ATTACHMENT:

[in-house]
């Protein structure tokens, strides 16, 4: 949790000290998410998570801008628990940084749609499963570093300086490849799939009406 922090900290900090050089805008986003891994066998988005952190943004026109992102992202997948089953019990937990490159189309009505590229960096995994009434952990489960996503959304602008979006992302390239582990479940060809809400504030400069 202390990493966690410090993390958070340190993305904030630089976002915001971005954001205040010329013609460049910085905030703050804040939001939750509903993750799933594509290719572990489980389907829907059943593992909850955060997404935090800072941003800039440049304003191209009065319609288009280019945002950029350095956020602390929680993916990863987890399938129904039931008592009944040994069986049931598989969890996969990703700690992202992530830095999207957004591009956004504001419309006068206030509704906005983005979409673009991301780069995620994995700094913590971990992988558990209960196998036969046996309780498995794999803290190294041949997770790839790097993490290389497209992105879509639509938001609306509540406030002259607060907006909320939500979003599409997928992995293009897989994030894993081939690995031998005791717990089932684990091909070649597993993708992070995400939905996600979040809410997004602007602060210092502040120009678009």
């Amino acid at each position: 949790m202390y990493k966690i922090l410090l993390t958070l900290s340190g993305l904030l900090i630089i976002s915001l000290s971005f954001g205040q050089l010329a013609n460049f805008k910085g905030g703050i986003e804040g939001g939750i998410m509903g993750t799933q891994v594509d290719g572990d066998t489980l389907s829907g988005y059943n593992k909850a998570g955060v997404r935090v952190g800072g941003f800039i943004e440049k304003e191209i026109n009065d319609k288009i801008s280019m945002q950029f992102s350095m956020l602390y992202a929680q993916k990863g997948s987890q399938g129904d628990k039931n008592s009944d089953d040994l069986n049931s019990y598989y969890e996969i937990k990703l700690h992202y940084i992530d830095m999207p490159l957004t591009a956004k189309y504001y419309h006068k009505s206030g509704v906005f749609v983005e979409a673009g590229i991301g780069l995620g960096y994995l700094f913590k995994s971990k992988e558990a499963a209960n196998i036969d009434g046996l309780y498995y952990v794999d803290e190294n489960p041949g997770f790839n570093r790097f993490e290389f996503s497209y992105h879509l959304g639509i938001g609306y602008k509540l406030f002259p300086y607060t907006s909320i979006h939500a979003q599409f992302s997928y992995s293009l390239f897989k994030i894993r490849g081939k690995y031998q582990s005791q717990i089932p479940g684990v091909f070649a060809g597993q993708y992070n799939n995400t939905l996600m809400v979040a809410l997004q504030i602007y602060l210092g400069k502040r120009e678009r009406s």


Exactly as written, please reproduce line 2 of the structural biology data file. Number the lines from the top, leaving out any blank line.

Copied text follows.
């Protein structure tokens, strides 16, 4: 949790000290998410998570801008628990940084749609499963570093300086490849799939009406 922090900290900090050089805008986003891994066998988005952190943004026109992102992202997948089953019990937990490159189309009505590229960096995994009434952990489960996503959304602008979006992302390239582990479940060809809400504030400069 202390990493966690410090993390958070340190993305904030630089976002915001971005954001205040010329013609460049910085905030703050804040939001939750509903993750799933594509290719572990489980389907829907059943593992909850955060997404935090800072941003800039440049304003191209009065319609288009280019945002950029350095956020602390929680993916990863987890399938129904039931008592009944040994069986049931598989969890996969990703700690992202992530830095999207957004591009956004504001419309006068206030509704906005983005979409673009991301780069995620994995700094913590971990992988558990209960196998036969046996309780498995794999803290190294041949997770790839790097993490290389497209992105879509639509938001609306509540406030002259607060907006909320939500979003599409997928992995293009897989994030894993081939690995031998005791717990089932684990091909070649597993993708992070995400939905996600979040809410997004602007602060210092502040120009678009």